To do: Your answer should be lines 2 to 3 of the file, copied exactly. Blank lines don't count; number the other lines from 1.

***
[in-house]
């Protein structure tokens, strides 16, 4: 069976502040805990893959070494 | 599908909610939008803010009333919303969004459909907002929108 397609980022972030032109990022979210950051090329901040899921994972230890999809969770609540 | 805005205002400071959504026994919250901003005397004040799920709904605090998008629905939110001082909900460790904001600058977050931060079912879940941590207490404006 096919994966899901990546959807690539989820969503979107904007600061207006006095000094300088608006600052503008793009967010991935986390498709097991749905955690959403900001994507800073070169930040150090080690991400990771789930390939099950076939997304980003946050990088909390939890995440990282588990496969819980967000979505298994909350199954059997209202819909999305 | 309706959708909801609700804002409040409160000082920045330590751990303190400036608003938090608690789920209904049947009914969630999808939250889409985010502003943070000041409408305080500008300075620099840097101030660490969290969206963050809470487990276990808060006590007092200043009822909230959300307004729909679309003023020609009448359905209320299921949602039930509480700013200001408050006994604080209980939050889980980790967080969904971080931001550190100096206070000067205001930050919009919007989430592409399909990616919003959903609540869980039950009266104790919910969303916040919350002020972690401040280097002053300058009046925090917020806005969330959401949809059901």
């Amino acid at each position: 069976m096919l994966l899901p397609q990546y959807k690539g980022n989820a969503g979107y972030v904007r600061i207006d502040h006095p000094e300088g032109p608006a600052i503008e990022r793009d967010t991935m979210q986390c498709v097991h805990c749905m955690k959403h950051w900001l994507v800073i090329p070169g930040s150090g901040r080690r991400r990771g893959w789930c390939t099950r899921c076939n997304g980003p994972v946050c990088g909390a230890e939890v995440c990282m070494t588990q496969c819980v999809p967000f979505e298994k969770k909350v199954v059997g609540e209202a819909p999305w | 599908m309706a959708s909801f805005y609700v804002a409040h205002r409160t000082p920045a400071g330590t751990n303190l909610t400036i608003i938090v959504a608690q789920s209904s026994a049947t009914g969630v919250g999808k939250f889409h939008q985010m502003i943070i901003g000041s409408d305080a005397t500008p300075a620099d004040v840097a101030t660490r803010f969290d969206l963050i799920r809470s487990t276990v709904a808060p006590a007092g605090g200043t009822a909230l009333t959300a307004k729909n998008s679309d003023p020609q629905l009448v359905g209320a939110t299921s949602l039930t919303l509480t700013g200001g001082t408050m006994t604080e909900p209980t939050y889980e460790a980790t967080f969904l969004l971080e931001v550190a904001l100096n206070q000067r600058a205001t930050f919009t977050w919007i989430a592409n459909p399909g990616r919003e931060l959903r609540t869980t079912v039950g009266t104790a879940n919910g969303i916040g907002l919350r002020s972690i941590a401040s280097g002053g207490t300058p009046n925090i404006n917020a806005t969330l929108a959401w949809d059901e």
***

């Protein structure tokens, strides 16, 4: 069976502040805990893959070494 | 599908909610939008803010009333919303969004459909907002929108 397609980022972030032109990022979210950051090329901040899921994972230890999809969770609540 | 805005205002400071959504026994919250901003005397004040799920709904605090998008629905939110001082909900460790904001600058977050931060079912879940941590207490404006 096919994966899901990546959807690539989820969503979107904007600061207006006095000094300088608006600052503008793009967010991935986390498709097991749905955690959403900001994507800073070169930040150090080690991400990771789930390939099950076939997304980003946050990088909390939890995440990282588990496969819980967000979505298994909350199954059997209202819909999305 | 309706959708909801609700804002409040409160000082920045330590751990303190400036608003938090608690789920209904049947009914969630999808939250889409985010502003943070000041409408305080500008300075620099840097101030660490969290969206963050809470487990276990808060006590007092200043009822909230959300307004729909679309003023020609009448359905209320299921949602039930509480700013200001408050006994604080209980939050889980980790967080969904971080931001550190100096206070000067205001930050919009919007989430592409399909990616919003959903609540869980039950009266104790919910969303916040919350002020972690401040280097002053300058009046925090917020806005969330959401949809059901």
């Amino acid at each position: 069976m096919l994966l899901p397609q990546y959807k690539g980022n989820a969503g979107y972030v904007r600061i207006d502040h006095p000094e300088g032109p608006a600052i503008e990022r793009d967010t991935m979210q986390c498709v097991h805990c749905m955690k959403h950051w900001l994507v800073i090329p070169g930040s150090g901040r080690r991400r990771g893959w789930c390939t099950r899921c076939n997304g980003p994972v946050c990088g909390a230890e939890v995440c990282m070494t588990q496969c819980v999809p967000f979505e298994k969770k909350v199954v059997g609540e209202a819909p999305w | 599908m309706a959708s909801f805005y609700v804002a409040h205002r409160t000082p920045a400071g330590t751990n303190l909610t400036i608003i938090v959504a608690q789920s209904s026994a049947t009914g969630v919250g999808k939250f889409h939008q985010m502003i943070i901003g000041s409408d305080a005397t500008p300075a620099d004040v840097a101030t660490r803010f969290d969206l963050i799920r809470s487990t276990v709904a808060p006590a007092g605090g200043t009822a909230l009333t959300a307004k729909n998008s679309d003023p020609q629905l009448v359905g209320a939110t299921s949602l039930t919303l509480t700013g200001g001082t408050m006994t604080e909900p209980t939050y889980e460790a980790t967080f969904l969004l971080e931001v550190a904001l100096n206070q000067r600058a205001t930050f919009t977050w919007i989430a592409n459909p399909g990616r919003e931060l959903r609540t869980t079912v039950g009266t104790a879940n919910g969303i916040g907002l919350r002020s972690i941590a401040s280097g002053g207490t300058p009046n925090i404006n917020a806005t969330l929108a959401w949809d059901e």